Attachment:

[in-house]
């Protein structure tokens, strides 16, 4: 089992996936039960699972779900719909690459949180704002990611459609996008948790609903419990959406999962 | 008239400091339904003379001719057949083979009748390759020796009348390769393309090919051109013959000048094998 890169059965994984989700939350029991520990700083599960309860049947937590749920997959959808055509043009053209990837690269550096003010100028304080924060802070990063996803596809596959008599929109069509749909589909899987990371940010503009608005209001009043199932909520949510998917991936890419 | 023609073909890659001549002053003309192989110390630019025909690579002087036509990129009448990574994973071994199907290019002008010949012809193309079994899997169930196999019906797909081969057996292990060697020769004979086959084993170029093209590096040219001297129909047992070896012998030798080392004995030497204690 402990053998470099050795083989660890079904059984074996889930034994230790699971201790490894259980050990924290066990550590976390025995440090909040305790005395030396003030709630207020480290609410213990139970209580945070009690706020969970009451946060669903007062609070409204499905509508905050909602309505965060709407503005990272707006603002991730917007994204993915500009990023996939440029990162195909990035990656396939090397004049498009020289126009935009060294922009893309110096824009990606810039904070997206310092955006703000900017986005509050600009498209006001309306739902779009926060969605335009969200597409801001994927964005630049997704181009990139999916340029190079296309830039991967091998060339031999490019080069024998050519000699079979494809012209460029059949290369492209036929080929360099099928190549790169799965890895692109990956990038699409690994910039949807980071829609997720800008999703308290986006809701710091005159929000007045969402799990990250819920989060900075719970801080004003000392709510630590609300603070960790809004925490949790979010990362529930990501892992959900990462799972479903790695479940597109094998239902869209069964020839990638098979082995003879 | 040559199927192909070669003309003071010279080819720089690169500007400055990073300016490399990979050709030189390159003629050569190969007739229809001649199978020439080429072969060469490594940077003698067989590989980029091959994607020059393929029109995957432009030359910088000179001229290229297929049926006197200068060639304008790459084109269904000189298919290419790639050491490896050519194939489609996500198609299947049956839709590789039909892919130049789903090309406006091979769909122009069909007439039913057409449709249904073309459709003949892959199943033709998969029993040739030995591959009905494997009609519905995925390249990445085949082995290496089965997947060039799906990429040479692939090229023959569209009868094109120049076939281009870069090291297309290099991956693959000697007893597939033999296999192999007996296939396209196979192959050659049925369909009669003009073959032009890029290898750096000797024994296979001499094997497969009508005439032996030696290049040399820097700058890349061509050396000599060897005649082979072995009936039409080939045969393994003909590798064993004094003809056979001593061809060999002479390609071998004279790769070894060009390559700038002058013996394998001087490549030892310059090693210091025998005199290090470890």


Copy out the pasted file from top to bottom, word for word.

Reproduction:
[in-house]
């Protein structure tokens, strides 16, 4: 089992996936039960699972779900719909690459949180704002990611459609996008948790609903419990959406999962 | 008239400091339904003379001719057949083979009748390759020796009348390769393309090919051109013959000048094998 890169059965994984989700939350029991520990700083599960309860049947937590749920997959959808055509043009053209990837690269550096003010100028304080924060802070990063996803596809596959008599929109069509749909589909899987990371940010503009608005209001009043199932909520949510998917991936890419 | 023609073909890659001549002053003309192989110390630019025909690579002087036509990129009448990574994973071994199907290019002008010949012809193309079994899997169930196999019906797909081969057996292990060697020769004979086959084993170029093209590096040219001297129909047992070896012998030798080392004995030497204690 402990053998470099050795083989660890079904059984074996889930034994230790699971201790490894259980050990924290066990550590976390025995440090909040305790005395030396003030709630207020480290609410213990139970209580945070009690706020969970009451946060669903007062609070409204499905509508905050909602309505965060709407503005990272707006603002991730917007994204993915500009990023996939440029990162195909990035990656396939090397004049498009020289126009935009060294922009893309110096824009990606810039904070997206310092955006703000900017986005509050600009498209006001309306739902779009926060969605335009969200597409801001994927964005630049997704181009990139999916340029190079296309830039991967091998060339031999490019080069024998050519000699079979494809012209460029059949290369492209036929080929360099099928190549790169799965890895692109990956990038699409690994910039949807980071829609997720800008999703308290986006809701710091005159929000007045969402799990990250819920989060900075719970801080004003000392709510630590609300603070960790809004925490949790979010990362529930990501892992959900990462799972479903790695479940597109094998239902869209069964020839990638098979082995003879 | 040559199927192909070669003309003071010279080819720089690169500007400055990073300016490399990979050709030189390159003629050569190969007739229809001649199978020439080429072969060469490594940077003698067989590989980029091959994607020059393929029109995957432009030359910088000179001229290229297929049926006197200068060639304008790459084109269904000189298919290419790639050491490896050519194939489609996500198609299947049956839709590789039909892919130049789903090309406006091979769909122009069909007439039913057409449709249904073309459709003949892959199943033709998969029993040739030995591959009905494997009609519905995925390249990445085949082995290496089965997947060039799906990429040479692939090229023959569209009868094109120049076939281009870069090291297309290099991956693959000697007893597939033999296999192999007996296939396209196979192959050659049925369909009669003009073959032009890029290898750096000797024994296979001499094997497969009508005439032996030696290049040399820097700058890349061509050396000599060897005649082979072995009936039409080939045969393994003909590798064993004094003809056979001593061809060999002479390609071998004279790769070894060009390559700038002058013996394998001087490549030892310059090693210091025998005199290090470890």